First Nations Chiefs Claim Right to Operate Online Casinos

Published Sunday, November 11, 2012 - Online-Casinos.com

British Columbia Canada is turning out to be where the First Nations draw the line in the sand and make their own way in the gambling business, both online and off. The launch of a Tribal online casino in Saskatchewan, has given the other First Nation Tribes in Canada the courage to move forward with their plans for gambling venues with or without provincial government approvals. In B.C., Quebec, and soon Ontario the provincial governments are involved and hold strong positions in the gambling industry from which large revenues are gained.

First Nations chiefs in British Columbia have told the provincial government in no uncertain terms they will proceed with their own gambling offering without any government approvals. Grand Chief Joe Hall sent a formal announcement to the Premier of the province, Christy Clark indicating the Semiahmoo First Nation’s displeasure with the plan to build a casino in South Surrey by the British Columbian Lottery Corporation. The site for the casino is on disputed Semiahmoos aboriginal land. Chief Hall condemned the provincial attitude as the only provincial government to “categorically exclude First Nations” from entering into a revenue sharing deal on gaming operations; a policy the Chief calls, “not only immoral but illegal.”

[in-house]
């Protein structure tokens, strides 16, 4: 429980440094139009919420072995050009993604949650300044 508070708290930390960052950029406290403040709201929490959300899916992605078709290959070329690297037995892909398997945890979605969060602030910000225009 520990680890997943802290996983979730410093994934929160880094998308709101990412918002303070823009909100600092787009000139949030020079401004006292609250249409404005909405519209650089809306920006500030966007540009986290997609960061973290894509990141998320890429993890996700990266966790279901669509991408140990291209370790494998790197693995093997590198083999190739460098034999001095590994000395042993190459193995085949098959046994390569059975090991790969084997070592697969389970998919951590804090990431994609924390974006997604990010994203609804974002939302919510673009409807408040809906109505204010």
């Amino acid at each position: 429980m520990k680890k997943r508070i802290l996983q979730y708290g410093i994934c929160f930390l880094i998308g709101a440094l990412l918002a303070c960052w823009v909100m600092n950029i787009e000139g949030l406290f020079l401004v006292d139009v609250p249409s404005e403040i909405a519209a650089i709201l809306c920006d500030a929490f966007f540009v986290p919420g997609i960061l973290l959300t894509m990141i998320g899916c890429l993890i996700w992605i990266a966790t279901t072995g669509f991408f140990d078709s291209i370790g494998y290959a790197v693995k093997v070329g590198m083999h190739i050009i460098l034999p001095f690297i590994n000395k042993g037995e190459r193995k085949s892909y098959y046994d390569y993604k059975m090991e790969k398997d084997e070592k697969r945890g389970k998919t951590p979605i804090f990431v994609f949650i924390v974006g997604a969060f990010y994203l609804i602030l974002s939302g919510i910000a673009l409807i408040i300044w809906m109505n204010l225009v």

The new proposed casino is a partnership between BCLC and Gateway Casinos and Entertainment. This deal is one of the “untenured direct award licenses” BCLC has authorized “on the doorstep of several First Nation reserves, all without consultation and without accommodation,” said Hall, adding that, BC’s First Nation chiefs, “will be pursuing all opportunities to access direct benefits from gaming.” Hall said First Nations members were “not asking your permission anymore” and were “prepared to defend our rights in the courts.” The issue could become a constitutional one going all the way to Canada’s Supreme Court for resolution. This could turn out to be a case of tribal sovereignty which in Canada has been a growing problem for a number of years.

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